We do need to remind ourselves about this constantly though, because it is far too easy to become complacent, irritable, and unappreciative of life and not live life to the fullest, although, the fullest will be different for each one of us.

How do you make it count?


shawn said...

What makes it count for me is being there for my husband and family. One day I'd love to travel but just to go in and out of airports for 10 days does not sound fun to me.

Kelly said...

I think I might like it--I love to fly. I haven't visited many other places, to be honest. The only other country I've been to is Canada! If I think hard about it though, some of the things that I consider fairly ordinary (like moving back and forth across the country) are probably considered adventuresome to other people. So it's all perspective.

Eleni Poulakou said...

Wow! giving this new look to your blog is something that counts (lol)

I'd love to travel again, I miss it so much! But these are difficult times, and this will have to wait.

Raising my kid and succeeding in my business and in raising my income too are some goals for the near future.

Kelly said...

Eh, the new look isn't all that special. I just keep messing around with the various templates blogger has. In May a graphic designer friend of mine is going to design something for me that will be more permanent. said...

Making it count for me means doing things that are meaningful and engaging deeply with life and my fellow travelers. I appreciate your message and agree that making it count can mean something different for each individual.

Tor Constantino said...

Great post Kelly and I LOVED that Nike video.

Similar to you, I'm a married father of two with our third child on the way. My blogging, guest posts and article submissions to online pubs is how I "Make it Count."

BTW, I'm currently training for my sixth full marathon at the end of May - forgot about that....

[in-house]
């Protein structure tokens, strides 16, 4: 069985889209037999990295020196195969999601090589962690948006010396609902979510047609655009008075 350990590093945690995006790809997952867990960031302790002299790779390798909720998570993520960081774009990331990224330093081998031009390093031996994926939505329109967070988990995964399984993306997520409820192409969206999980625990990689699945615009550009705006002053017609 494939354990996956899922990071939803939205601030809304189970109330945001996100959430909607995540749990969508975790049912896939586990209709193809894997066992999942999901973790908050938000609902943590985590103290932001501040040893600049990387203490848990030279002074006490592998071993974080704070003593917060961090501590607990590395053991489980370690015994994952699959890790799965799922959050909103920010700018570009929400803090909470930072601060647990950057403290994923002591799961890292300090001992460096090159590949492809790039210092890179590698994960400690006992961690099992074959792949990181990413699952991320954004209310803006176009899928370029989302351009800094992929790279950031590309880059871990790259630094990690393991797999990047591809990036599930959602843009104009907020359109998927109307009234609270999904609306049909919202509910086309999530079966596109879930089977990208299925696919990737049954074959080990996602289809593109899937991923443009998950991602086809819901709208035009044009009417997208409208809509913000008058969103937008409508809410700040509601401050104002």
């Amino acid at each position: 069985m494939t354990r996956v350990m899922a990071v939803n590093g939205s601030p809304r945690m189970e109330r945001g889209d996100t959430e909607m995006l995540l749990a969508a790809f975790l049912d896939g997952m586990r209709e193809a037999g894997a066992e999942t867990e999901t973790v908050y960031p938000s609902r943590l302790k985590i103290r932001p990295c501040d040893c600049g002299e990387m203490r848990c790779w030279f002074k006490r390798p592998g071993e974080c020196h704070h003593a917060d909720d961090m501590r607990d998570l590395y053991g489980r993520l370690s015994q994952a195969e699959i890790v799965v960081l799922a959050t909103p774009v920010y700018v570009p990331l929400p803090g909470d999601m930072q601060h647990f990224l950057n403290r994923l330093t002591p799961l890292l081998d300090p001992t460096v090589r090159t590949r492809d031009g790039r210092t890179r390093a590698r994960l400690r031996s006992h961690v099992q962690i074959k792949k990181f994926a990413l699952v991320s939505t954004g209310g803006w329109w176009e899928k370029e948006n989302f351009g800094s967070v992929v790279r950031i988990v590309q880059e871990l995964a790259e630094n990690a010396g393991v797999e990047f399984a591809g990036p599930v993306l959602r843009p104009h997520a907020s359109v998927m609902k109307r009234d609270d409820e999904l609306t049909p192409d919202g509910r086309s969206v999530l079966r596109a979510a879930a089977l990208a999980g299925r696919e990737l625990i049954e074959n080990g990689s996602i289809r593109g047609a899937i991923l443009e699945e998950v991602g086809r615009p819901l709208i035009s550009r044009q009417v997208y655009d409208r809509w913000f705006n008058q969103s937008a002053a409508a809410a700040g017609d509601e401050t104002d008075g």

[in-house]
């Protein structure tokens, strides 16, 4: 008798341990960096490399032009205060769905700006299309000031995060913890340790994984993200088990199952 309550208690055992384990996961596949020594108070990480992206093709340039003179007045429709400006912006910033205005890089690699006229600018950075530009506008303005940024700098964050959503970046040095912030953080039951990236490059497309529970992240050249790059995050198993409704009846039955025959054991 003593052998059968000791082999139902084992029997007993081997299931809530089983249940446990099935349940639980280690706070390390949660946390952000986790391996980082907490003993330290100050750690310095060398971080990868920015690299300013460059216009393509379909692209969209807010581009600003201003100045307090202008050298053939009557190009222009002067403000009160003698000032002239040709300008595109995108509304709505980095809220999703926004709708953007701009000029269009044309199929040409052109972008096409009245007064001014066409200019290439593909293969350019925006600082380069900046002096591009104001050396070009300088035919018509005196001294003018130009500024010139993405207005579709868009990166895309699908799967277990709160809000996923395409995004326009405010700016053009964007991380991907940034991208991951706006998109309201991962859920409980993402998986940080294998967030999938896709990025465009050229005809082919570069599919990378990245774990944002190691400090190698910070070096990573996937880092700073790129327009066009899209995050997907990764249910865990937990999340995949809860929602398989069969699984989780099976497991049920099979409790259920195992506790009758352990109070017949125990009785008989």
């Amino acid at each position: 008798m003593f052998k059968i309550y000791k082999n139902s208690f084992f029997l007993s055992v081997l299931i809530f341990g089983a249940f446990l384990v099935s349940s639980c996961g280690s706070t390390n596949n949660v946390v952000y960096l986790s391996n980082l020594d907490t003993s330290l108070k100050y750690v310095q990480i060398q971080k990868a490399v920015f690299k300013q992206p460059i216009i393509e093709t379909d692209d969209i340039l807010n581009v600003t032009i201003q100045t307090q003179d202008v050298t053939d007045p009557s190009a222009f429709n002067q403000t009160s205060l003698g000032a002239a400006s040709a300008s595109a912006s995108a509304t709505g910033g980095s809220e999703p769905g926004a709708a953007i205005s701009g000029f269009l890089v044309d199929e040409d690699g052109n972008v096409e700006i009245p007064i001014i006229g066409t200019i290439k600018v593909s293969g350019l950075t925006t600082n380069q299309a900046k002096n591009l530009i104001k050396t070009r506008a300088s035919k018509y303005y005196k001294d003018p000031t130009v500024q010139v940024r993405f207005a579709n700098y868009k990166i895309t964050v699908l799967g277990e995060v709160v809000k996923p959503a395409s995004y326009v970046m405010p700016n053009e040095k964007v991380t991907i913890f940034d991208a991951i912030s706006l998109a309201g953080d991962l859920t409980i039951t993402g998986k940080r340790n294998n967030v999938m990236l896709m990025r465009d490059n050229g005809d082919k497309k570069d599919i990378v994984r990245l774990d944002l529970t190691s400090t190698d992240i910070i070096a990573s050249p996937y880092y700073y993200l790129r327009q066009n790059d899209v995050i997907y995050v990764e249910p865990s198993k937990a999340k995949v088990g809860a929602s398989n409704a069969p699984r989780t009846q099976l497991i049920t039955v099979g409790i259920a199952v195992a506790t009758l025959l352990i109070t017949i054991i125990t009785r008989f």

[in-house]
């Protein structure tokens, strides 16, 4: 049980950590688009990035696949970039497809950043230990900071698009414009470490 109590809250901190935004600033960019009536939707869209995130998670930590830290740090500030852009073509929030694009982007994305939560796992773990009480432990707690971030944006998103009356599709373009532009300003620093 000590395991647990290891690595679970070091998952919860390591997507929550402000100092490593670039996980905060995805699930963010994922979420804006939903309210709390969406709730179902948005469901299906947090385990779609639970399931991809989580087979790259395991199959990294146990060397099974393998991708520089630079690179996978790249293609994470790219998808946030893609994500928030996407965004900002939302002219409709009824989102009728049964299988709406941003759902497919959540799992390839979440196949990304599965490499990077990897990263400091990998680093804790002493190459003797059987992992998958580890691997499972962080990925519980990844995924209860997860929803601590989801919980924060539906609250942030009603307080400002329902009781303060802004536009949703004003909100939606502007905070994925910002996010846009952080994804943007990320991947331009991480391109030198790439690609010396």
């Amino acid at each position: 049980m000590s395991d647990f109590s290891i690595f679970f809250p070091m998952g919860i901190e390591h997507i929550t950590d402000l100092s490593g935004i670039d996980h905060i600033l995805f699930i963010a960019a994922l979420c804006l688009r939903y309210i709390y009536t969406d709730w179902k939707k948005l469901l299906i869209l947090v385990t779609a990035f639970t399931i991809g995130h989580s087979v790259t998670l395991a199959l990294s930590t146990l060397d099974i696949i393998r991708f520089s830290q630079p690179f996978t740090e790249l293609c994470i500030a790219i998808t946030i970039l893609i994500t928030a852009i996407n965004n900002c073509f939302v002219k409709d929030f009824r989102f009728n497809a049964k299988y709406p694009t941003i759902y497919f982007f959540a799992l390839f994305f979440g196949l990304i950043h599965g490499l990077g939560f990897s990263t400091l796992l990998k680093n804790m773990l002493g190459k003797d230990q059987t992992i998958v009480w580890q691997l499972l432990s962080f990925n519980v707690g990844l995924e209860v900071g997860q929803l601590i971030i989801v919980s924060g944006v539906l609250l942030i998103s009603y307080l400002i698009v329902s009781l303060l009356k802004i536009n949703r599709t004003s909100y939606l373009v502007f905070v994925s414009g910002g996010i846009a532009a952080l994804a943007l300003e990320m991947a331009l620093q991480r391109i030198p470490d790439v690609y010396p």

Kelly said...

@Tor: I bet most males will love that video more than females ;)

Your 6th marathon, huh? Running is one of the things I dislike the most, but I do admire those of you who have the stamina for it!

jbledsoejr said...

Great post! And very timely for me. Today I was reading Colossians 3:23, "Whatever you do, work at it with all your heart, as working for the Lord..." This is what makes it count for me.

Kelly said...

@jbledsoejr: awesome. It shows that even though the "making it count" things in this video are BIG things, that all of the things we do combined to make it count are even bigger than those individual things. said...

I believe that making it count means making the world better- period. That means making sure my kids know the value of their efforts- and the value of making the world better, too. Not walking by a homeless person on a bench and saying how sad- but buying a cup of coffee or a bagel and offering it. Sharing one's knowledge and experience when requested- as a mentor, as a friend, or as a consultant. (Notice, not all aid has to be offered for no fee.)
I could go on- but you get the drift.

Kelly said...

Making the world better--yes!

I think one big difference between that idea and the idea in the video is that the video is about self-centered ways of "making it count" whereas making the world better is about looking outside and around and not focusing on oneself.